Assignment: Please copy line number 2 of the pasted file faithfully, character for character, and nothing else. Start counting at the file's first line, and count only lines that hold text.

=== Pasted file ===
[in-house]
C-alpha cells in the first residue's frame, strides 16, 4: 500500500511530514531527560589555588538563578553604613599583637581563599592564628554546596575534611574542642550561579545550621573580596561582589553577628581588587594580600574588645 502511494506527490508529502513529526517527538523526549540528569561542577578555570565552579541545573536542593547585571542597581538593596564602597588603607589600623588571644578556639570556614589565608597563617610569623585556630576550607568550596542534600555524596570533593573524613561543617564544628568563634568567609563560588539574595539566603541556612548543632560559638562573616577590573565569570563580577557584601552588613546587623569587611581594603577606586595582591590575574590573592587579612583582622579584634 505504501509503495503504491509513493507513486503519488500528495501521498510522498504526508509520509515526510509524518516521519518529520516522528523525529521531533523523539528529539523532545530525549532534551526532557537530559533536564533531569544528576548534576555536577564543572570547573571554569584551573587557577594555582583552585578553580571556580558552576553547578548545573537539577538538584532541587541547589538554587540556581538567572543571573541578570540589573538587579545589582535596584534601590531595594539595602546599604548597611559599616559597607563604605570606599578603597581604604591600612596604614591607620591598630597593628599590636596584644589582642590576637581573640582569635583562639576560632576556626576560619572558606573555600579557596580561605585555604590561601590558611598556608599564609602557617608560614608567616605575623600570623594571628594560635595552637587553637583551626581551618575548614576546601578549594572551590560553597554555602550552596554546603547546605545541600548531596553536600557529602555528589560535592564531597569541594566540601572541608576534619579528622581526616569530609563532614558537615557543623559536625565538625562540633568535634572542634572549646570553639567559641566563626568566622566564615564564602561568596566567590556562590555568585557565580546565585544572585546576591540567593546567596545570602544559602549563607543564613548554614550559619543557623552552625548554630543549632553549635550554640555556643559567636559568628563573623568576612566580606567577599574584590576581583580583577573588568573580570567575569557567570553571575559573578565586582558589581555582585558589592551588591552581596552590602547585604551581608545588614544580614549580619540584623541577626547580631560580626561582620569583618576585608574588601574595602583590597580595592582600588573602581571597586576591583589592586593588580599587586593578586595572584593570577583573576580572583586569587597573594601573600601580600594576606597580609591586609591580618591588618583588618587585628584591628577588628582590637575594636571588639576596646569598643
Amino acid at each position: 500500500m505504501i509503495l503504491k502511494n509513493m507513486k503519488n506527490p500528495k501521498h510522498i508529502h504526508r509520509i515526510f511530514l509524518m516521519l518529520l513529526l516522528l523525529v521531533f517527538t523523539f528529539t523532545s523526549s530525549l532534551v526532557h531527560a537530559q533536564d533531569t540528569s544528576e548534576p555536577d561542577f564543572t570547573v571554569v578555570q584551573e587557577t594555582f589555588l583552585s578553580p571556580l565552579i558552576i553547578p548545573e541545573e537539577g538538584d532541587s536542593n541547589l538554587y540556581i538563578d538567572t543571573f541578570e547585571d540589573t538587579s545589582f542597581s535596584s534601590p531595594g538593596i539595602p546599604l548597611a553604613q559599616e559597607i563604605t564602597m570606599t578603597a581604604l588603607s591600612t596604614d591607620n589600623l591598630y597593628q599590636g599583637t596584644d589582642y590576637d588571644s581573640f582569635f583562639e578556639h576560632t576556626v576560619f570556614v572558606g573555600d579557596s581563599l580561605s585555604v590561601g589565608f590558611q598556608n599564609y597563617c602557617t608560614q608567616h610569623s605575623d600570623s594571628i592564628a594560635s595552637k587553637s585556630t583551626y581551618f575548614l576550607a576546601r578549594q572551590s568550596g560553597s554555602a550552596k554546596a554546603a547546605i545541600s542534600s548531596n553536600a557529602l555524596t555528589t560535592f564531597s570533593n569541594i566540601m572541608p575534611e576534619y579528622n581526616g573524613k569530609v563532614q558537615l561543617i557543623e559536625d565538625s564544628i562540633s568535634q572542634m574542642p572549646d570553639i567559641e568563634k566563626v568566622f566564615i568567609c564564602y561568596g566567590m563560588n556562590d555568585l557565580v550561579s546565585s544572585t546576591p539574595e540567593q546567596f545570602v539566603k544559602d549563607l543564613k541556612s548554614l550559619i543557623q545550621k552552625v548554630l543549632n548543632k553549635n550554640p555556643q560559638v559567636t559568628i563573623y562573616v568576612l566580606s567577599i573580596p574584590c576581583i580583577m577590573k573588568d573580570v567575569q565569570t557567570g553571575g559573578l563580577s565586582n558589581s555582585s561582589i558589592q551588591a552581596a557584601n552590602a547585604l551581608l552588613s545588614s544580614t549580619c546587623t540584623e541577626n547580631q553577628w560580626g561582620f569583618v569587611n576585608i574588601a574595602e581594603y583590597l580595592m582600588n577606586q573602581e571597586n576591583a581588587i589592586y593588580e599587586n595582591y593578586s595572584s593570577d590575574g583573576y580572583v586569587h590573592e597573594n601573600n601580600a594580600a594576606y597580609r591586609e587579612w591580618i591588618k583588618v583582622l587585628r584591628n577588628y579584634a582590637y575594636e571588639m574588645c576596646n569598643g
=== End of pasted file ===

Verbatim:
C-alpha cells in the first residue's frame, strides 16, 4: 500500500511530514531527560589555588538563578553604613599583637581563599592564628554546596575534611574542642550561579545550621573580596561582589553577628581588587594580600574588645 502511494506527490508529502513529526517527538523526549540528569561542577578555570565552579541545573536542593547585571542597581538593596564602597588603607589600623588571644578556639570556614589565608597563617610569623585556630576550607568550596542534600555524596570533593573524613561543617564544628568563634568567609563560588539574595539566603541556612548543632560559638562573616577590573565569570563580577557584601552588613546587623569587611581594603577606586595582591590575574590573592587579612583582622579584634 505504501509503495503504491509513493507513486503519488500528495501521498510522498504526508509520509515526510509524518516521519518529520516522528523525529521531533523523539528529539523532545530525549532534551526532557537530559533536564533531569544528576548534576555536577564543572570547573571554569584551573587557577594555582583552585578553580571556580558552576553547578548545573537539577538538584532541587541547589538554587540556581538567572543571573541578570540589573538587579545589582535596584534601590531595594539595602546599604548597611559599616559597607563604605570606599578603597581604604591600612596604614591607620591598630597593628599590636596584644589582642590576637581573640582569635583562639576560632576556626576560619572558606573555600579557596580561605585555604590561601590558611598556608599564609602557617608560614608567616605575623600570623594571628594560635595552637587553637583551626581551618575548614576546601578549594572551590560553597554555602550552596554546603547546605545541600548531596553536600557529602555528589560535592564531597569541594566540601572541608576534619579528622581526616569530609563532614558537615557543623559536625565538625562540633568535634572542634572549646570553639567559641566563626568566622566564615564564602561568596566567590556562590555568585557565580546565585544572585546576591540567593546567596545570602544559602549563607543564613548554614550559619543557623552552625548554630543549632553549635550554640555556643559567636559568628563573623568576612566580606567577599574584590576581583580583577573588568573580570567575569557567570553571575559573578565586582558589581555582585558589592551588591552581596552590602547585604551581608545588614544580614549580619540584623541577626547580631560580626561582620569583618576585608574588601574595602583590597580595592582600588573602581571597586576591583589592586593588580599587586593578586595572584593570577583573576580572583586569587597573594601573600601580600594576606597580609591586609591580618591588618583588618587585628584591628577588628582590637575594636571588639576596646569598643